Disruptive design - The user is not always 'king'

Written by Finn Taylor on 6th December 2012

(Last updated 5th July 2016)

One of the fundamental principals of user centric design is to put the user at the centre of the decision making process, championing the users experience at every step of the planning, design and development process. It is hard to argue with this principal. Everything we do as an Information architect or UX designer is about improving the users experience and journey online.

With this in mind, we have always focused on the principals of:

  • get me to what i want as simply as possible
  • do not distract me with un-necessary noise
  • keep it simple 
  • don't make me think - just make it work
  • and of course to deliver beautiful design and interaction, that helps facilitate these core principals. 

Whilst we as designers always need to balance business needs and objectives with those of the user, the general principal of user centric design states that a happy user will be more likely to buy your product or service,  trust your organisation or engage with what you have to say. 

We recently found the assumption that "the user is King" to be challenged by an intranet project for a large international client with over 25,000 daily users.

The project was always going to be challenging from an information architecture perspective as we needed to centralize and combine over 8,000 separate online spaces into one single organised environment. The more interesting challenge was however to break away from the core principals of user centric design.

The organisations new vision and strategy was about more than simply changing some product lines or departmental structures. Fundamental to this new strategy was the need for cultural and operational change on both an individual and team level.

Understanding this dynamic, the redesign of the clients intranet was obviously going to play a pivotal role in helping bring about  this internal cultural and behavioral change.

Whilst the obvious answer would be to develop some great internal marketing and educational materials, the reality is that in an organisation of 25,000 people, this was unlikely to deliver the radical change that was needed. At best it would bring around patchy change…At worst it would simply be a management strategy which made bold statements of intent, whilst failing to ignite the cultural shift required from within the organisation.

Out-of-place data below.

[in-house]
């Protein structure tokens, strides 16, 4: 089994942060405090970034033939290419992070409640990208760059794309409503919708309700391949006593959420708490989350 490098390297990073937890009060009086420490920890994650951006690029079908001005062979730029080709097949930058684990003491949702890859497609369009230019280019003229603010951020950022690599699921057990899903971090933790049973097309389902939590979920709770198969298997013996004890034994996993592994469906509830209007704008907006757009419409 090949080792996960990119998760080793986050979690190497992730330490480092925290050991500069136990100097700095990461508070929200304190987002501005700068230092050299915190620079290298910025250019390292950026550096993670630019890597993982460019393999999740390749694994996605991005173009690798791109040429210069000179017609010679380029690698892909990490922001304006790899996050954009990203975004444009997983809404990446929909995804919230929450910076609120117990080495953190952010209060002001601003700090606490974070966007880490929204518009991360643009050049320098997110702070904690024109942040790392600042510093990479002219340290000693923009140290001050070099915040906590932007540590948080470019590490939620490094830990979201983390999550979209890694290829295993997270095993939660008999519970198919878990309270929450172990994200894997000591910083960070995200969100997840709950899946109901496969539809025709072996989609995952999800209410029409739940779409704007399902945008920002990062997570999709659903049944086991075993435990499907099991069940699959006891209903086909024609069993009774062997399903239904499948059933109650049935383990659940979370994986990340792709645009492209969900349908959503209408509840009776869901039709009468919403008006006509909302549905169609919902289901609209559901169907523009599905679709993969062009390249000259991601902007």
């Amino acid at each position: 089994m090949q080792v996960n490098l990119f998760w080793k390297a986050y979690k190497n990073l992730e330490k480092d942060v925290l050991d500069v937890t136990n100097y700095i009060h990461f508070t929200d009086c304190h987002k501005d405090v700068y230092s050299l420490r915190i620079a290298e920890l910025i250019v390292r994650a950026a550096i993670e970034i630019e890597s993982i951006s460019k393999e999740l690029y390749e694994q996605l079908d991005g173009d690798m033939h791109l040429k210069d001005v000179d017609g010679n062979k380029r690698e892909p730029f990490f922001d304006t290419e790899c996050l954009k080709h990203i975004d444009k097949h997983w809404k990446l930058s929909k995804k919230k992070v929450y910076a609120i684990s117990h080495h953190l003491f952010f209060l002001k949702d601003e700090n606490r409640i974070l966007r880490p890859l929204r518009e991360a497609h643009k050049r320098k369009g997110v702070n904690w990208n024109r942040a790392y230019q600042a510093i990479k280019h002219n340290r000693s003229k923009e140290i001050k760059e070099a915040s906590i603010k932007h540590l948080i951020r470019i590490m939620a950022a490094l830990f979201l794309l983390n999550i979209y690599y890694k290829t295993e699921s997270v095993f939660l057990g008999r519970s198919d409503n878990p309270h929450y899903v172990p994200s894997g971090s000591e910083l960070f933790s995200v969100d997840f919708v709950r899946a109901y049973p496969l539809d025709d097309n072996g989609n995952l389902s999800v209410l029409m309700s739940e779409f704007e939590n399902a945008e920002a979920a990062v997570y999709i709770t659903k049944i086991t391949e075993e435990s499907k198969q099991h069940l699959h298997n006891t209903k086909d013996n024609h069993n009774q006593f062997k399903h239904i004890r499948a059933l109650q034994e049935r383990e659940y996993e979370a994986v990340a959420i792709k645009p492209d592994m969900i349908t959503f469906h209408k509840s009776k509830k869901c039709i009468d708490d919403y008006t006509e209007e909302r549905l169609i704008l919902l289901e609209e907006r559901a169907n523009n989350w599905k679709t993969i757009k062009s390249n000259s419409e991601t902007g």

We therefore needed to use what I call 'disruptive design principals' to:

  • create IA's which force the user to think/work to achieve their objective, ultimately changing how they would go about something
  • designing processes to be longer and less efficient so the user could be internally marketed to and re-trained whilst trying to find what they wanted 

Applying these principals in sometimes subtle and at other times more obvious ways created a very different dynamic within the intranet, offering an environment where the user could not continue with their old patterns of thought.

Having spent most of my professional life focusing on arranging structures and layouts to be intuitive and optimised, is was an interesting and challenging process to intentionally design disrupters to impair the users journey. When thinking a little more laterally about the strategic needs of the client, building in disrupters into the users journey became an powerful design tool for helping to change the internal culture within the company. 

Whilst the principals of user centric design still holds true… a happy visitor is more likely to love your company, applying disruptors into the users journey can help to ensure the user switches off their  "auto pilot", and engages in a more effective manner.

by Finn Taylor

  • Finn Taylor

    Finn Taylor

    Finn is a founding director of Liquid Light, and he still (after 22 years of web design) likes to get involved in projects. When he is not worrying about the clients, he is studying Chinese medicine, working with young criminals and doing spartan challenges.